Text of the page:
Every interaction with your customers provides valuable feedback to your tech startup.
A formal customer feedback process is something any business can benefit from, and includes everything from customer satisfaction surveys to systems for documenting unsolicited feedback. Here’s how to leverage both in a way that lets you listen to customers and grow your business.
Obtaining Customer Feedback
There are two primary ways to garner feedback: formally through a survey, and informally by recording customer service interactions. Every tech startup should utilize both methods in order to optimize business, but as one blogger cautions, be prepared to use the information you get. “There’s no point in gathering customer feedback if you don’t plan to follow through,” writes Gregory Ciotti.
In order to utilize customer feedback in a meaningful way, you first need to determine what part of the customer experience you want to measure. User experience, product performance, and functionality (i.e., does your technology meet all the needs of the user) are all common areas that a business will seek feedback on.
Consider the mindset of good customer service as you solicit feedback from your clients. You want to make it easy on them to share their opinion with you. Surveys can be fun, visually appealing, and distributed on multiple platforms. This is especially true as you consider your two primary channels for customer feedback: formal and informal.
A more formal survey may consist of methods like an in-app feedback form or a well-designed web page that is visually appealing. An informal survey should be done in a capacity that makes your customer feel heard. Slack, phone calls, and in-person visits are great ways to obtain unique feedback. In every case, remember that the easier it is for your consumer to give feedback, the easier it is to receive it. When no good method of obtaining customer feedback is in place, many dissenters will simply remain silent (and take their business elsewhere).
Leverage Feedback to Improve Your Business
Once you’ve collected feedback from customers, how will you use it? The following business goals can be improved upon with the valuable insights that customers have given you:
- Product Roadmap
- Sales Testimonials (useful for Marketing and Business Development)
- Marketing Planning (build ideal customer profiles with the information)
- Business Projections
- Employee Rewards (feedback can spotlight high-performing employees at your company)
After awhile of running customer feedback campaigns, you may feel the data you harvest isn’t as valuable as you wish. Communication technology company Intercom, who essentially have perfected the art of effective communication, learned firsthand that customer feedback isn’t always straightforward. When Intercom rolled out a new maps feature, they noticed most users were sidestepping the intended use of the maps feature (tracking new users geographically) and using the map instead to show off the location of their customers. “Ultimately it’s about vanity and helping people by making (the map) easier to share,” says the co-founder and VP of Customer Success for Intercom.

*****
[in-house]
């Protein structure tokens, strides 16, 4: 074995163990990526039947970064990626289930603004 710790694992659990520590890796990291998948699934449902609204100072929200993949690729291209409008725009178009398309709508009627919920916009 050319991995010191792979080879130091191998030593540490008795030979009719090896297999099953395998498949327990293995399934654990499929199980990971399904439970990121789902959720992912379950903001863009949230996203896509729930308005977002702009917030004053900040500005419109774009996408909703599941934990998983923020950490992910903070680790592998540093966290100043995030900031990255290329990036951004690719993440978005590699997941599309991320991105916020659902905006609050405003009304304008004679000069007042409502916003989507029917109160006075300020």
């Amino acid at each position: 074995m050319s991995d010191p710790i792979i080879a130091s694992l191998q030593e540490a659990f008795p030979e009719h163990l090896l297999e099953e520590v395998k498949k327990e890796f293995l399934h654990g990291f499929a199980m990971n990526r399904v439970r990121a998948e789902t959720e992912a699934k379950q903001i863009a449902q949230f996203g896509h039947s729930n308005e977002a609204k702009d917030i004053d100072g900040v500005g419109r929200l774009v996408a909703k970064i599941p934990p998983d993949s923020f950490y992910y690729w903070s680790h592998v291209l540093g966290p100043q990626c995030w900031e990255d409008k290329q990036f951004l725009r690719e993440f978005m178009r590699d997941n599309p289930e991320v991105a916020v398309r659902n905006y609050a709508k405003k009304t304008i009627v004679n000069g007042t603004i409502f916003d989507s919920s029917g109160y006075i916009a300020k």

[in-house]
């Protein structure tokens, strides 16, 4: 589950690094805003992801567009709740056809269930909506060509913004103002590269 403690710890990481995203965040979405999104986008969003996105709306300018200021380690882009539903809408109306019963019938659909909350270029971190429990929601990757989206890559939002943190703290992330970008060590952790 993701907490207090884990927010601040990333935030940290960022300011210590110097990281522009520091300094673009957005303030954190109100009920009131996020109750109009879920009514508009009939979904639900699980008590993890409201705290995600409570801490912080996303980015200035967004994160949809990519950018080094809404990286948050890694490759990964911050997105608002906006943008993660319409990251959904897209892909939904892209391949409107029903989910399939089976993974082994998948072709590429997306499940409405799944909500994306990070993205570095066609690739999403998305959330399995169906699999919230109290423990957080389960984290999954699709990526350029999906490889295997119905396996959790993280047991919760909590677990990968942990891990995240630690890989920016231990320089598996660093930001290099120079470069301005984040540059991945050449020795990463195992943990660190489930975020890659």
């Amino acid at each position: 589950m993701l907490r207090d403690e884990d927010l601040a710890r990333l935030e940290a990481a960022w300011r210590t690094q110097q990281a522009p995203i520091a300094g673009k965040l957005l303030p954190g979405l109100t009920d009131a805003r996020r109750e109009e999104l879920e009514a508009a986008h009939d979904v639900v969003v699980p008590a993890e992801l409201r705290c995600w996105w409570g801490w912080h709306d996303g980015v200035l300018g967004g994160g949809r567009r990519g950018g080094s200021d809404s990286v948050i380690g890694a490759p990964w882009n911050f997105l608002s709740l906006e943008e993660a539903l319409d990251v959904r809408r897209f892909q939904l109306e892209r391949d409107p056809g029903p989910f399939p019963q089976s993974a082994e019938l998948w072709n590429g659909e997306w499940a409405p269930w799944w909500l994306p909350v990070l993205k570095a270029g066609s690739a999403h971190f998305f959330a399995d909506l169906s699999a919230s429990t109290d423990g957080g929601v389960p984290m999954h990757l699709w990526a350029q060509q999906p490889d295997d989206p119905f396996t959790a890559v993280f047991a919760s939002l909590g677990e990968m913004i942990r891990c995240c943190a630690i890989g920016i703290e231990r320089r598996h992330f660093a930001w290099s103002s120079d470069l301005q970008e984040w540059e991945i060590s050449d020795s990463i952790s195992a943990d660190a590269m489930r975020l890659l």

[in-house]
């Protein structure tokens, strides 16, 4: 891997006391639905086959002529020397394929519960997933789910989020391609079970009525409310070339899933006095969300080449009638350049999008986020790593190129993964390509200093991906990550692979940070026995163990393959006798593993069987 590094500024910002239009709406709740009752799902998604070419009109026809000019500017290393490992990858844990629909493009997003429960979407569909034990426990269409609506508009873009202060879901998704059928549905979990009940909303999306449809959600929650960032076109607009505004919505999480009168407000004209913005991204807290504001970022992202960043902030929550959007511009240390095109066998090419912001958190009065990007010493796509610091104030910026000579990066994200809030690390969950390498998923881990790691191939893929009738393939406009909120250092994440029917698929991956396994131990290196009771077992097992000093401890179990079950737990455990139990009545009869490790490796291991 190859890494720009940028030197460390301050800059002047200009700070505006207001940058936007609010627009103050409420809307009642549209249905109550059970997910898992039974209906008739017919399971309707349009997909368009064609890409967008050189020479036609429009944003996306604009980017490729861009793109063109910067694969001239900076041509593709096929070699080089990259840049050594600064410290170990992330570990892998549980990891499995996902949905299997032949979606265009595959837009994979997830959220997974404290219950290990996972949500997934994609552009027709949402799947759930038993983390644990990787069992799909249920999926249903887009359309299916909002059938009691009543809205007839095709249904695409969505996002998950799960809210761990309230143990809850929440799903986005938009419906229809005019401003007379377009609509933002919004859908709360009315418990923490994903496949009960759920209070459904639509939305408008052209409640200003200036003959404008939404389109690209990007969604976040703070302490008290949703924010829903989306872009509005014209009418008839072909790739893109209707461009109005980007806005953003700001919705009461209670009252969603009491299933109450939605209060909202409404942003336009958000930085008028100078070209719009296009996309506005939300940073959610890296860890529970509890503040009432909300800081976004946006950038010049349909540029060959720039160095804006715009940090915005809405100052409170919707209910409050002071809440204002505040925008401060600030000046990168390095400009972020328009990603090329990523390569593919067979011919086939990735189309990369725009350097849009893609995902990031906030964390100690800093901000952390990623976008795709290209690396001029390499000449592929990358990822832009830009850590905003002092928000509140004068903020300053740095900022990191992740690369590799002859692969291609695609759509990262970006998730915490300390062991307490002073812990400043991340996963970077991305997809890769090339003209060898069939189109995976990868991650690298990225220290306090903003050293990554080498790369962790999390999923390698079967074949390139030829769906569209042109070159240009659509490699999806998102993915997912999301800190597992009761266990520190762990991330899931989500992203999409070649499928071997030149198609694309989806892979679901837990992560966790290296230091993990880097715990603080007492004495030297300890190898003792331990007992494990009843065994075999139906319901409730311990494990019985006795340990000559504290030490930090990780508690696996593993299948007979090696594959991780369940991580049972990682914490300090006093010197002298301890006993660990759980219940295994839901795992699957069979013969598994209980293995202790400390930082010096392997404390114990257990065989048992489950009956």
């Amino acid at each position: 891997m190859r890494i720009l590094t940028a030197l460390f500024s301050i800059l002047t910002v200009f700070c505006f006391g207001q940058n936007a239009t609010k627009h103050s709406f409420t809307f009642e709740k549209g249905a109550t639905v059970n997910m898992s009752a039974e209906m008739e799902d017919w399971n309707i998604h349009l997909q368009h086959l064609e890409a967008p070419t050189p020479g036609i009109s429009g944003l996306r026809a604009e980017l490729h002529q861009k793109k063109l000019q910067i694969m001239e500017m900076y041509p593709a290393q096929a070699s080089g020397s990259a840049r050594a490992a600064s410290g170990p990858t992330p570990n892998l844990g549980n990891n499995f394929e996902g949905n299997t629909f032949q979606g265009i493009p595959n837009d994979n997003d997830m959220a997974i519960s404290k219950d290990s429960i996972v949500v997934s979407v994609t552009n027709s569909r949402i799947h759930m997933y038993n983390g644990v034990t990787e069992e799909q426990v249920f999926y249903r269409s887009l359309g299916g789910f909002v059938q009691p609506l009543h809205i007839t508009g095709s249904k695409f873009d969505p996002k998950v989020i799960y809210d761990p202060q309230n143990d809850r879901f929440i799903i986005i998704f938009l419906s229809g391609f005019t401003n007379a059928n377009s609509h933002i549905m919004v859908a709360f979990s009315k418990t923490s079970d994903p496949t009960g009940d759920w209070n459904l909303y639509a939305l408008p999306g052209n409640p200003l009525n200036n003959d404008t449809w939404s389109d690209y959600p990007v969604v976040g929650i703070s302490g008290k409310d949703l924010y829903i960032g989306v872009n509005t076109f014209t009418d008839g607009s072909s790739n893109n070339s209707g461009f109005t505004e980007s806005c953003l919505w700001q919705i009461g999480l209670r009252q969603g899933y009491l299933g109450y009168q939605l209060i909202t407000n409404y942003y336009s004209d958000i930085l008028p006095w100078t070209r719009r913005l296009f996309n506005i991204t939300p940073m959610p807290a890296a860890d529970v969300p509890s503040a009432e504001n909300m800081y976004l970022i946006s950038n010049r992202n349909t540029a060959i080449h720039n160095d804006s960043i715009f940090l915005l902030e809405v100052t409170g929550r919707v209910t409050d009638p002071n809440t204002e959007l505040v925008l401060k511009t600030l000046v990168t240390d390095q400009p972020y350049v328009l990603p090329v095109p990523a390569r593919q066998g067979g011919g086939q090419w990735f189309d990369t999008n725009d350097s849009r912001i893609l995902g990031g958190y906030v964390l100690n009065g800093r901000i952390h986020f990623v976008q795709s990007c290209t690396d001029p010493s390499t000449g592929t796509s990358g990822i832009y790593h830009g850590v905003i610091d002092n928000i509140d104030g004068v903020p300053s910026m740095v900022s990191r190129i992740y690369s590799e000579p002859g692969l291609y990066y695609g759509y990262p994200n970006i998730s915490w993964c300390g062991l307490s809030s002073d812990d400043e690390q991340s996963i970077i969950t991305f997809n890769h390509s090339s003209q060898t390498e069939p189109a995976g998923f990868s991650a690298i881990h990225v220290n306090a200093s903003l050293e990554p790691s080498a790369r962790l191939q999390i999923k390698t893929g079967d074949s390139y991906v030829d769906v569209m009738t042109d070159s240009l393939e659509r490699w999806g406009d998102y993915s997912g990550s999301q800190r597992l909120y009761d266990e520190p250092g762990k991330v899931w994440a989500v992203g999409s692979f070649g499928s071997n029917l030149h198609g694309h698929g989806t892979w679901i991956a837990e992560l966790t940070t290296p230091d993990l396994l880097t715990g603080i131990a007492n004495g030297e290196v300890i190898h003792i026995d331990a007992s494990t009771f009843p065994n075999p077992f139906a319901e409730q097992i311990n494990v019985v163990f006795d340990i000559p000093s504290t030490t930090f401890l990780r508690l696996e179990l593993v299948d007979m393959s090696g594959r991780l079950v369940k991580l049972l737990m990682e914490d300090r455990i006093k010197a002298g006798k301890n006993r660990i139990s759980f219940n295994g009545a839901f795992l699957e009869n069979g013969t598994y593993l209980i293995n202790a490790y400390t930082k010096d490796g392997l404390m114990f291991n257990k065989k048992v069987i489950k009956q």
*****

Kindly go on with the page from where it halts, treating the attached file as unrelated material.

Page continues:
For a growing SaaS company, keeping customers around for the long term is crucial to success.” – Fletcher Richman, CEO & Cofounder of BubbleIQ
Intercom’s experience isn’t uncommon for technology startups, but it’s important to consider that feedback isn’t always from a traditional survey. Sometimes, a company needs to ascertain customer needs – even if that consumer cannot fully communicate it. Applying a set of metrics to the data you collect from customer feedback surveys is the best way to measure effectiveness.
Separating What Your Customer Needs from What They Want
Maybe the most important metric your tech startup can utilize is Voice of the Customer. This allows you to hear what your customers are truly saying by listening to what they need and separating it from what they want. Categorizing this kind of feedback from a consumer helps many different areas of your startup, allow you to quickly evaluate new concepts, and spot early warning signs for your product.
Voice of the Customer: Needs are “important critical features” and Wants are “expectations of the product or service over and beyond the needs.” (source)
But as Jeff Bezos points out, when data and anecdotes (customer feedback) disagree, “the anecdotes are usually right.” Bezos still utilizes a consumer-facing email address and says he sees “most” of the emails that come to it. Although Amazon measures nearly every aspect of its business with data, Bezos says “you do need the data, but then you need to check that data with your intuition and your instincts.”
HubSpot recommends involving several departments when determining Voice of the Customer: customer success, operations, and product development. “Working together, these groups can identify and improve all stages of the customer journey by improving the products and services used by the customers.”
Concentrating on the Voice of the Customer analysis may help you learn more about the non-verbal cues from a consumer and what they mean. But no matter how you approach customer feedback, research shows that simply asking consumers for their input makes them far more likely to be loyal.
Growthwright is a business technology services provider and part of the Powered Health portfolio. Learn more about Growthwright and the services we offer to technology startups by clicking on the button below.